WASHINGTON CITY – A small team of firefighters had five minutes to force their way into a trailer and put out a fire inside Saturday, while also remembering multiple steps and factors involved in safely and effectively combating a live blaze inside a structure. Once the blaze was out, the firefighters filed out of the trailer for their evaluation during the training exercise.
“This crew did it in two minutes, 57 seconds,” said Ken Guard, who acted as the lead instructor for the Utah Fire and Rescue Academy training held at the Washington City Fire station on Buena Vista Boulevard Saturday.
Approximately a dozen firefighters from the Washington City, Santa Clara and Parowan fire departments, plus their instructors, were gathered at the Washington City Fire station as a part of state-required training needed for their Firefighter I and Firefighter II certifications. The certifications are done through the Fire and Rescue Academy, which is attached to Utah Valley University in Orem.
Guard, who is also a battalion chief with the St. George Fire Department, said it can take the firefighters three-to-four months to get their certifications. This is done through passing a series of hands-on exercises and written tests.
Part of the training involves dealing with a live fire inside of a simulated structure – in this case a specially-designed trailer on loan from the Fire and Rescue Academy. During one of Saturday’s exercises, the firefighters had to show instructors they could successful employ at least 15 specific skills related to dealing with the initial stages of a structure fire.
“Instructors monitor the fire and the students and make sure they get all 15 skills,” Guard said. “(Students) work as a team, they go and extinguish the fire safely and they do it in under five minutes, which is the state requirement.”
Overall, Guard said, the firefighters have at least 90 skills they learn in order to became certified through the Fire and Rescue Academy. In addition to the hands-on training, students will also be taking two written exams with 300 questions between them.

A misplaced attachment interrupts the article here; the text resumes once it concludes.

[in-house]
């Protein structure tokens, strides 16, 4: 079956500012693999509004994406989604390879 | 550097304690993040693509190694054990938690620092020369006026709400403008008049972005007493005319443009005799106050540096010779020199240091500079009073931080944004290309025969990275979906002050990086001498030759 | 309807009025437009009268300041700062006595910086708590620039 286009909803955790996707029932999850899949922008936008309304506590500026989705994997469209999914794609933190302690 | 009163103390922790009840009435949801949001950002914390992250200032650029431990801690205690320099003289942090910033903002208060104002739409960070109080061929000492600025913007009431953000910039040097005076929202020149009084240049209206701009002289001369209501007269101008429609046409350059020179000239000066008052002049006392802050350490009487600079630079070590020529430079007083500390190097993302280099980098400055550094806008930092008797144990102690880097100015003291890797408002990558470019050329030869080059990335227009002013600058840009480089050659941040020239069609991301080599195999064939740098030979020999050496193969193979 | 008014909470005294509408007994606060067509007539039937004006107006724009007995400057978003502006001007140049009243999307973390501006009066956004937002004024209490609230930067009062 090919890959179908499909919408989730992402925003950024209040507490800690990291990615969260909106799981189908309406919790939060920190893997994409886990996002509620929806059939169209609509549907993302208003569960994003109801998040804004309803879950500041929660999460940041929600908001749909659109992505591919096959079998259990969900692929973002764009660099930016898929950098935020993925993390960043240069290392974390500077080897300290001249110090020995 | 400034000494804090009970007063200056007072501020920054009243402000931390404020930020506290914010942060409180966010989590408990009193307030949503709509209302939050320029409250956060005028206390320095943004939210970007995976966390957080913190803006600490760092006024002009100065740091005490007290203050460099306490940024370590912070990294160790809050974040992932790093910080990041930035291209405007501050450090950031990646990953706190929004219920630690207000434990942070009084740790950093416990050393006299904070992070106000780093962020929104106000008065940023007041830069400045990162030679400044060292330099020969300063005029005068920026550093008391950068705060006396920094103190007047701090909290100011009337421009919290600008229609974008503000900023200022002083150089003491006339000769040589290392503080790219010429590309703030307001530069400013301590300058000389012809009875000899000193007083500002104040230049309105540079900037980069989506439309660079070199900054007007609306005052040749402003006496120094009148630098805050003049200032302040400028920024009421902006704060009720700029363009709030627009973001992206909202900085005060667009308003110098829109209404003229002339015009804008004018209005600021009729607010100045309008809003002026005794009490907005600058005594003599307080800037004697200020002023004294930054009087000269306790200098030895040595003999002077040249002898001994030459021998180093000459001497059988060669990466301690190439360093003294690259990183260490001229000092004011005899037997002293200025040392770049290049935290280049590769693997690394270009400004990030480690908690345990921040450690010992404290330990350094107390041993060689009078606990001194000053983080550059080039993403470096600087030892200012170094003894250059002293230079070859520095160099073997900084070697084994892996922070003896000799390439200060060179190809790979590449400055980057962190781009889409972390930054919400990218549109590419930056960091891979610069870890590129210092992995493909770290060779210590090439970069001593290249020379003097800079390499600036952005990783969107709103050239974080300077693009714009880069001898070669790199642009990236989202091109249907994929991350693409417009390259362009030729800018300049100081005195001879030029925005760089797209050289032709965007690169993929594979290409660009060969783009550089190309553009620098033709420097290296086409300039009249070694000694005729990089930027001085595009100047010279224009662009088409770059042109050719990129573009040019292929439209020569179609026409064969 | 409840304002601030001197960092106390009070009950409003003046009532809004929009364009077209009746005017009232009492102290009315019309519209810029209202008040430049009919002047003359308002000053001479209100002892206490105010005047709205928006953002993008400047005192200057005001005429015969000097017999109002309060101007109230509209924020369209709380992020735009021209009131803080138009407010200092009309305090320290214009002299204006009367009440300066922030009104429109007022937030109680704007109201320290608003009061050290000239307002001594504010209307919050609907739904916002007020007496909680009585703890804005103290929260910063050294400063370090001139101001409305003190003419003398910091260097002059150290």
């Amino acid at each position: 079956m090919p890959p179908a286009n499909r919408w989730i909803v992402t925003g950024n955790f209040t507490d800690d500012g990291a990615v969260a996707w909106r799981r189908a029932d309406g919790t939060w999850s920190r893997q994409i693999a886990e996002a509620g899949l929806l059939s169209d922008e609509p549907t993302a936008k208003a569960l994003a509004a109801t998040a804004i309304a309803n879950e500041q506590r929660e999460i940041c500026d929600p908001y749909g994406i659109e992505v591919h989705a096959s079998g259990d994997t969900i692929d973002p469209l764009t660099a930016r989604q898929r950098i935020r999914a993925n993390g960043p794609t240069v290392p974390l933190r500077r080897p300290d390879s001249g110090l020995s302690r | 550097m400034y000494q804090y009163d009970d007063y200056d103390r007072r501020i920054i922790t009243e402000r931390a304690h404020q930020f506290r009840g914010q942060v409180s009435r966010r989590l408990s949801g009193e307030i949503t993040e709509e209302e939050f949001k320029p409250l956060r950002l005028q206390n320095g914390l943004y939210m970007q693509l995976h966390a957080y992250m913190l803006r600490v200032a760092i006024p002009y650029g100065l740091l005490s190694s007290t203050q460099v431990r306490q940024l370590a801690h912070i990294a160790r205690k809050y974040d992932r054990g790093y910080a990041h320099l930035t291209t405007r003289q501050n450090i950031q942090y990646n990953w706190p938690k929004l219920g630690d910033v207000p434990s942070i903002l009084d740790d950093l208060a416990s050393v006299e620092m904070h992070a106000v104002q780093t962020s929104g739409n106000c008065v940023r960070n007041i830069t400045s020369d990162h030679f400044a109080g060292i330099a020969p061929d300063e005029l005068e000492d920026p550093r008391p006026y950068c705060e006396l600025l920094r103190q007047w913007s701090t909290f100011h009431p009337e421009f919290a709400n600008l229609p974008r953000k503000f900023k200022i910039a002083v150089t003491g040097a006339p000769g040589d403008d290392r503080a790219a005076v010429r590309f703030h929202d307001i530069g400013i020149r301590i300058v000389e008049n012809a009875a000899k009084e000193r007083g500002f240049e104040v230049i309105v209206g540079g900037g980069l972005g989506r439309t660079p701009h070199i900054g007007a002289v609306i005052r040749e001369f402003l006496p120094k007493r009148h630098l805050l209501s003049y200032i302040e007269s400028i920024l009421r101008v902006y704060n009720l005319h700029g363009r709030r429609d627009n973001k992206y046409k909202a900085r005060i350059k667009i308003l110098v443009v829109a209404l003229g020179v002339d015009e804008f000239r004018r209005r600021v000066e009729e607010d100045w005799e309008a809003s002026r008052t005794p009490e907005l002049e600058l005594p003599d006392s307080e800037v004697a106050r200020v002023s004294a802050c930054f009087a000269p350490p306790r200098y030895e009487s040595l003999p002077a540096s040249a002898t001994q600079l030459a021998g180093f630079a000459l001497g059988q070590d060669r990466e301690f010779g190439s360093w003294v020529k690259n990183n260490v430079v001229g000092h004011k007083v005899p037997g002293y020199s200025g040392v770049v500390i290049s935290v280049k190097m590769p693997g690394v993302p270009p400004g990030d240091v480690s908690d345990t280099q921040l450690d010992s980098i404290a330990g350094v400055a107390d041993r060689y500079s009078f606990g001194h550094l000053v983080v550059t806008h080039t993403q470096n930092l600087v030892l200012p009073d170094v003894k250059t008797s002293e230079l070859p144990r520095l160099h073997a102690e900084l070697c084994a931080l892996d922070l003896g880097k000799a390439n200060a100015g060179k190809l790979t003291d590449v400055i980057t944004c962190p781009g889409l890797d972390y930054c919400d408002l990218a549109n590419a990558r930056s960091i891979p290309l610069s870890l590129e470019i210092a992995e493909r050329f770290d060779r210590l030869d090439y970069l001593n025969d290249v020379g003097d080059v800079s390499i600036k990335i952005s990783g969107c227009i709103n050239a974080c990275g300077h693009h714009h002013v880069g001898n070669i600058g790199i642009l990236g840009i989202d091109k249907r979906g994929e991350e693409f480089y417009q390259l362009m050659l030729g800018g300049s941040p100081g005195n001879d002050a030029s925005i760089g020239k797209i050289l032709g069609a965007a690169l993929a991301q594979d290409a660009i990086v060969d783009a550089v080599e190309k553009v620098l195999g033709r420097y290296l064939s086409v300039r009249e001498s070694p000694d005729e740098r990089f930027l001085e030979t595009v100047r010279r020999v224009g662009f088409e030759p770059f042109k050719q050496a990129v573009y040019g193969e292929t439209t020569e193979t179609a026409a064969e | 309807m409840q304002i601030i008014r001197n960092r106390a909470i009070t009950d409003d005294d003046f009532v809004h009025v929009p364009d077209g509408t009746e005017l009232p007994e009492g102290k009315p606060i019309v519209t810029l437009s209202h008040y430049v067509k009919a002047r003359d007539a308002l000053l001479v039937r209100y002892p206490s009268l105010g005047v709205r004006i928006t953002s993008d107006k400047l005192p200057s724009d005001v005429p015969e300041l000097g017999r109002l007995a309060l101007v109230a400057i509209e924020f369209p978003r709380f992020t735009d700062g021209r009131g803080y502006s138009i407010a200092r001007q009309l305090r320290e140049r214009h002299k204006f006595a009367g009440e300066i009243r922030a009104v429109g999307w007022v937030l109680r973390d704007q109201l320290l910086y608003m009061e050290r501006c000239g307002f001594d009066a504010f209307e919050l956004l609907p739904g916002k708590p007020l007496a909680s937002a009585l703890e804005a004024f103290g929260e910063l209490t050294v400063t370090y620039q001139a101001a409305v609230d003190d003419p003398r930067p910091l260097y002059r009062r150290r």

The training trailer on loan from the academy is specifically designed to enable firefighter-students to learn a plethora of skills related to their work which included more than just putting out fires.
Students get to learn about properly ventilating a fire, cutting through roofs, search and rescue operations, correct methods of force of entry, getting people and themselves out of fires, and many other hands-on aspects of the job. For live fire training, piles of hay contained within the trailer are ignited and left for students to extinguish.
Last week, Guard said, the students learned about fire behavior through the use of another training trailer from the academy that simulates flash-fire conditions.
The training trailers can run up to $125,000, Guard said, adding that they are a “tremendous resource” that has aided in training hundreds of firefighters across the state. Utah Fire and Rescue Academy has four such trailers that are used across the state and greatly benefit fire departments that may not otherwise have those kind of training resources available.
“UFRA has been so generous to let us borrow their fire training trailer,” Washington City Firefighter Luke Lea said.
Lea, who was participating in the exercises as a student, also said the training has been exciting and a lot of fun.
“It really opens your eyes to the science behind fires,” he said. “it’s very interesting stuff.”
- In the heat of the moment at winter fire school; STGnews Videocast, Photo Gallery
- Burn the house down; Parowan Fire Department’s dual-purpose exercise; STGnews Videocast and Photo Gallery
- No fire, just Santa Clara Fire Department training for ‘flash fires’
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